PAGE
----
The U.S. Preventive Services Task Force (USPSTF) has updated its recommendations on assessment of breast cancer susceptibility gene (BRCA)-related cancer, substantially expanding the pool of individuals for whom risk assessment, testing, and counseling would be warranted.
In its 2013 recommendation, the USPSTF said referral for genetic counseling and evaluation for BRCA1/2 testing was warranted for women who had a family history linked to increased risk of potentially harmful BRCA1/2 mutations.
The updated recommendations, just published in, expand the screening-eligible population to include those with personal cancer history, and more specifically call out ancestry linked to BRCA1/2 mutations as a risk factor (JAMA. 2019;322:652-65. doi: 10.1001/jama.2019.10987).
“The USPSTF recommends that primary care clinicians assess women with a personal or family history of breast, ovarian, tubal, or peritoneal cancer or who have an ancestry associated with BRCA1/2 gene mutations with an appropriate brief familial risk assessment tool,” wrote Douglas K. Owens, MD, of Stanford (Calif.) University, and coauthors of the task force report.
Positive results on the risk assessment tool should prompt genetic counseling, and genetic testing if indicated after counseling, the USPSTF added in its statement.
By contrast, the task force recommends against routine assessment, counseling, and testing in women with no family history, personal history, or ancestry linked to possibly harmful BRCA1/2 gene mutations, consistent with their previous recommendation.
Mutations of BRCA1/2 genes occur in an estimated 1 in 300-500 women in the general population, and account for 15% of ovarian cancer and up to 10% of breast cancer cases, according to the USPSTF.
Breast cancer risk is increased up to 65% by 70 years in those women with clinically significant BRCA1/2 mutations, while risk of ovarian, fallopian tube, or peritoneal cancer are increased by up to 39%, according to studies cited by the USPSTF.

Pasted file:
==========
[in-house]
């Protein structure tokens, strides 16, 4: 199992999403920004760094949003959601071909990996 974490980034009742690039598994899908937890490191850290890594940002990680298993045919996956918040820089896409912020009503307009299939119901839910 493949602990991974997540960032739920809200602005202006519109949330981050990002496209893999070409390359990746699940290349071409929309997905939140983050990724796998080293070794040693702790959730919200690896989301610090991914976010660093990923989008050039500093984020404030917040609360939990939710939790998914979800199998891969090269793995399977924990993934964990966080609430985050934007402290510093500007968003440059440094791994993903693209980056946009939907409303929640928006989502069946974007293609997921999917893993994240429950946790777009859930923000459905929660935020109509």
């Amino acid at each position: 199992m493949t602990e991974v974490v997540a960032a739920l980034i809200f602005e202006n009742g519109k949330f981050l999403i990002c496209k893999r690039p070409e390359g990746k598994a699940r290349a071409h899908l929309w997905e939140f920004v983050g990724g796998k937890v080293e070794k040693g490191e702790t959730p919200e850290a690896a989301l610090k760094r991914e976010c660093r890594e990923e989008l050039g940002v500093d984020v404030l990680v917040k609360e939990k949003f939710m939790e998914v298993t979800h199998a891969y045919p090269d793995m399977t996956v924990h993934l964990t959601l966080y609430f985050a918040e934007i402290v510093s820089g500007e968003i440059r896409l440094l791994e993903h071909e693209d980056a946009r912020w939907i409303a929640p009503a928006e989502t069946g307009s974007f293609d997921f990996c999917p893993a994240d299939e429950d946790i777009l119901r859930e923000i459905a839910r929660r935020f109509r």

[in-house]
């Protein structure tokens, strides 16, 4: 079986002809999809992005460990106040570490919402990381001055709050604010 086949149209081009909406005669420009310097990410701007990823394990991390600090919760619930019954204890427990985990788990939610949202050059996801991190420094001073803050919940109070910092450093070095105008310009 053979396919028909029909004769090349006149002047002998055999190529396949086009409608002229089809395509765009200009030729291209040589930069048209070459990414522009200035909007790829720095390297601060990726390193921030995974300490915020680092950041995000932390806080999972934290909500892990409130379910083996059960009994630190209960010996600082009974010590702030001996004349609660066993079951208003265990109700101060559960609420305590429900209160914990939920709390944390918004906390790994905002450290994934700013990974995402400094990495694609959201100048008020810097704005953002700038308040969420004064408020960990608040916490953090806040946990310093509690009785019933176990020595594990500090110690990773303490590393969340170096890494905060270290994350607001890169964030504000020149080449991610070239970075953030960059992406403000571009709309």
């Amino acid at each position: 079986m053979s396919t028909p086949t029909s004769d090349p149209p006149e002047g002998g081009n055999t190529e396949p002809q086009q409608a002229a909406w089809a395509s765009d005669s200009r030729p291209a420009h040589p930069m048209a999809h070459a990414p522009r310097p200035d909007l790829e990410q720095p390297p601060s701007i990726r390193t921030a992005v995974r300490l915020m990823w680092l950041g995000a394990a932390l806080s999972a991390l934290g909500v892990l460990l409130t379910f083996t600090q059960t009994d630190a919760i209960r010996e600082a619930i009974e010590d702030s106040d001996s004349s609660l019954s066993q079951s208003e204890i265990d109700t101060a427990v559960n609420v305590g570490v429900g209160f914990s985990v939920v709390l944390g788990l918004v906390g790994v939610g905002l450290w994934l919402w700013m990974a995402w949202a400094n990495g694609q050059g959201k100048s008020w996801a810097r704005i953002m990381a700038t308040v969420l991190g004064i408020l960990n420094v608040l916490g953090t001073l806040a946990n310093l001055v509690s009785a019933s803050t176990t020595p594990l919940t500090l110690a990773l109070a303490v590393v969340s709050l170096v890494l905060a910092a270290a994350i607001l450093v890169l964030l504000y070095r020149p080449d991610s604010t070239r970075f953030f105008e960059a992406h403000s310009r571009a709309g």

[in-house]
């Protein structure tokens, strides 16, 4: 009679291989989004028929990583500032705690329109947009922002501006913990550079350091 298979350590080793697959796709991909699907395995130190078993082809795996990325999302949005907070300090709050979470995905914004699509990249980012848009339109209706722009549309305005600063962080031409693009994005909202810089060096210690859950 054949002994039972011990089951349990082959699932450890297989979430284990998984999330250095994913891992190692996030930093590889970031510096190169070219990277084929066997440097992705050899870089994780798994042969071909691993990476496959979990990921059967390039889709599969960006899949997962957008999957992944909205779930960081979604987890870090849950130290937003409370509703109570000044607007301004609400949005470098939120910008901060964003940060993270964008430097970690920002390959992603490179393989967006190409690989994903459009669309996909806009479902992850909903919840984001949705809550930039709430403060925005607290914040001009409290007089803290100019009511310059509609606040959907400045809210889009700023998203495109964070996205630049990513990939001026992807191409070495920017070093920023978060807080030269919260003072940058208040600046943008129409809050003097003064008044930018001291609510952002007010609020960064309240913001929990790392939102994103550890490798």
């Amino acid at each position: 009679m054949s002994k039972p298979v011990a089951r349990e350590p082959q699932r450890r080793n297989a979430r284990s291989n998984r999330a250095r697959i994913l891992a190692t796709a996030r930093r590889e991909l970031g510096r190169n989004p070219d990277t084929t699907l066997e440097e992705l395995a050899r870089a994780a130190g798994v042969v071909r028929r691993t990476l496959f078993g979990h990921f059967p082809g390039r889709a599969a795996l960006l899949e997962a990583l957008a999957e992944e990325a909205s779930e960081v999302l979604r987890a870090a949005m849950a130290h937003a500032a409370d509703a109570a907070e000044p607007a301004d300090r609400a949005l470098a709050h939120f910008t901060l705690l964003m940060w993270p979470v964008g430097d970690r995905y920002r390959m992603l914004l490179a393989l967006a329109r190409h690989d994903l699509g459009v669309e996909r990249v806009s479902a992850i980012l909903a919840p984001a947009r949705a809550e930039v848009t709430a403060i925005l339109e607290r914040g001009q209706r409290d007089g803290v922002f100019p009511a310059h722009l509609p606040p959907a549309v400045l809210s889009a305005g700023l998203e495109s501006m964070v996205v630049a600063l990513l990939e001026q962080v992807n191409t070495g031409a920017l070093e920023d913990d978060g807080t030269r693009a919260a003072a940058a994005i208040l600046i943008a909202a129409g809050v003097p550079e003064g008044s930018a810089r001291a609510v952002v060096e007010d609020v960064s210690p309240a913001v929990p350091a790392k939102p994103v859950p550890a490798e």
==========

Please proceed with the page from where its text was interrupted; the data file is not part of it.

Important step forward
Including women with prior breast and ovarian cancer in the screening-eligible population is an “important step forward,” Susan Domcheck, MD, and Mark Robson, MD, said in a related editorial.
“While further expansion of the USPSTF recommendation should be considered, the importance is clear: Identification of individuals at risk of carrying a BRCA1/2 mutation can be lifesaving and should be a part of routine medical care,” Dr. Domcheck and Dr. Robson said in their editorial, which appears in JAMA.
While the updated recommendations explicitly call out ancestry as a risk factor, they stop short of endorsing testing for unaffected Ashkenazi Jewish women with no family history, the authors said.
“However, the statement may be interpreted as a step toward supporting unselected testing in this group,” they added.
Among unselected individuals of Ashkenazi Jewish descent, 1 in 40 have 1 of 3 specific BRCA1 or BRCA2 founder mutations, according to one study cited by Dr. Domcheck and Dr. Robson.
More research needed
Current research is still “limited or lacking” to address many key questions about the benefits and harms of risk assessment, genetic counseling, and genetic testing in women without BRCA1/2-related cancer, according to authors of a literature review used by the USPSTF.